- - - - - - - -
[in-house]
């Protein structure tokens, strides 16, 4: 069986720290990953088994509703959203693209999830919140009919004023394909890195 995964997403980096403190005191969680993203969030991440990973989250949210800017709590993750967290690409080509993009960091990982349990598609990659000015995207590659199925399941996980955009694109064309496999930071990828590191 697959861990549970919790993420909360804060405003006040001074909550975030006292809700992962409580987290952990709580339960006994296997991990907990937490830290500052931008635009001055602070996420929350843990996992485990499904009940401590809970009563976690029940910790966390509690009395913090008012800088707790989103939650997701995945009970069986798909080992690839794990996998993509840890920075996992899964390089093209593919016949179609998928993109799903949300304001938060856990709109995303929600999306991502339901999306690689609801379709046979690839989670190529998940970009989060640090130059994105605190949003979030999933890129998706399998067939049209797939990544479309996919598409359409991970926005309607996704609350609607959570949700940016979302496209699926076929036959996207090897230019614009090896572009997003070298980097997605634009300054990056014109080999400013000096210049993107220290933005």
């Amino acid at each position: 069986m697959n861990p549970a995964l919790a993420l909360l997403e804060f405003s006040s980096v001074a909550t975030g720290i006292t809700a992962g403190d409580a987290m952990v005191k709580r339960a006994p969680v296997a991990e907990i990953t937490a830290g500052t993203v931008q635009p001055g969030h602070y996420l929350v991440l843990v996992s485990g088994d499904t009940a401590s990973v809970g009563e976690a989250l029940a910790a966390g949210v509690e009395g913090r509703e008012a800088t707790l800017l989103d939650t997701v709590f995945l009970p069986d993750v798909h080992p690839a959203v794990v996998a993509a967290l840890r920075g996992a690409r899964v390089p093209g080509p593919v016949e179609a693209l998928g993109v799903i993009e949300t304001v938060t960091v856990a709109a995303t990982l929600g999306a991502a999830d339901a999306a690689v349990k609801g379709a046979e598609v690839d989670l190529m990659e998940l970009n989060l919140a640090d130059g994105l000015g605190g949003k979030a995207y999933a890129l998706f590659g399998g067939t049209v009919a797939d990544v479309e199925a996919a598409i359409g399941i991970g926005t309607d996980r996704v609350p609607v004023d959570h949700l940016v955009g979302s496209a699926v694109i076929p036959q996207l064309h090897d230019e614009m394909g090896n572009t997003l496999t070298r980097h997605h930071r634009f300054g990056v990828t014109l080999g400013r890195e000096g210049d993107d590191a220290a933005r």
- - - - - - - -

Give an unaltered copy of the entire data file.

[in-house]
């Protein structure tokens, strides 16, 4: 069986720290990953088994509703959203693209999830919140009919004023394909890195 995964997403980096403190005191969680993203969030991440990973989250949210800017709590993750967290690409080509993009960091990982349990598609990659000015995207590659199925399941996980955009694109064309496999930071990828590191 697959861990549970919790993420909360804060405003006040001074909550975030006292809700992962409580987290952990709580339960006994296997991990907990937490830290500052931008635009001055602070996420929350843990996992485990499904009940401590809970009563976690029940910790966390509690009395913090008012800088707790989103939650997701995945009970069986798909080992690839794990996998993509840890920075996992899964390089093209593919016949179609998928993109799903949300304001938060856990709109995303929600999306991502339901999306690689609801379709046979690839989670190529998940970009989060640090130059994105605190949003979030999933890129998706399998067939049209797939990544479309996919598409359409991970926005309607996704609350609607959570949700940016979302496209699926076929036959996207090897230019614009090896572009997003070298980097997605634009300054990056014109080999400013000096210049993107220290933005």
């Amino acid at each position: 069986m697959n861990p549970a995964l919790a993420l909360l997403e804060f405003s006040s980096v001074a909550t975030g720290i006292t809700a992962g403190d409580a987290m952990v005191k709580r339960a006994p969680v296997a991990e907990i990953t937490a830290g500052t993203v931008q635009p001055g969030h602070y996420l929350v991440l843990v996992s485990g088994d499904t009940a401590s990973v809970g009563e976690a989250l029940a910790a966390g949210v509690e009395g913090r509703e008012a800088t707790l800017l989103d939650t997701v709590f995945l009970p069986d993750v798909h080992p690839a959203v794990v996998a993509a967290l840890r920075g996992a690409r899964v390089p093209g080509p593919v016949e179609a693209l998928g993109v799903i993009e949300t304001v938060t960091v856990a709109a995303t990982l929600g999306a991502a999830d339901a999306a690689v349990k609801g379709a046979e598609v690839d989670l190529m990659e998940l970009n989060l919140a640090d130059g994105l000015g605190g949003k979030a995207y999933a890129l998706f590659g399998g067939t049209v009919a797939d990544v479309e199925a996919a598409i359409g399941i991970g926005t309607d996980r996704v609350p609607v004023d959570h949700l940016v955009g979302s496209a699926v694109i076929p036959q996207l064309h090897d230019e614009m394909g090896n572009t997003l496999t070298r980097h997605h930071r634009f300054g990056v990828t014109l080999g400013r890195e000096g210049d993107d590191a220290a933005r």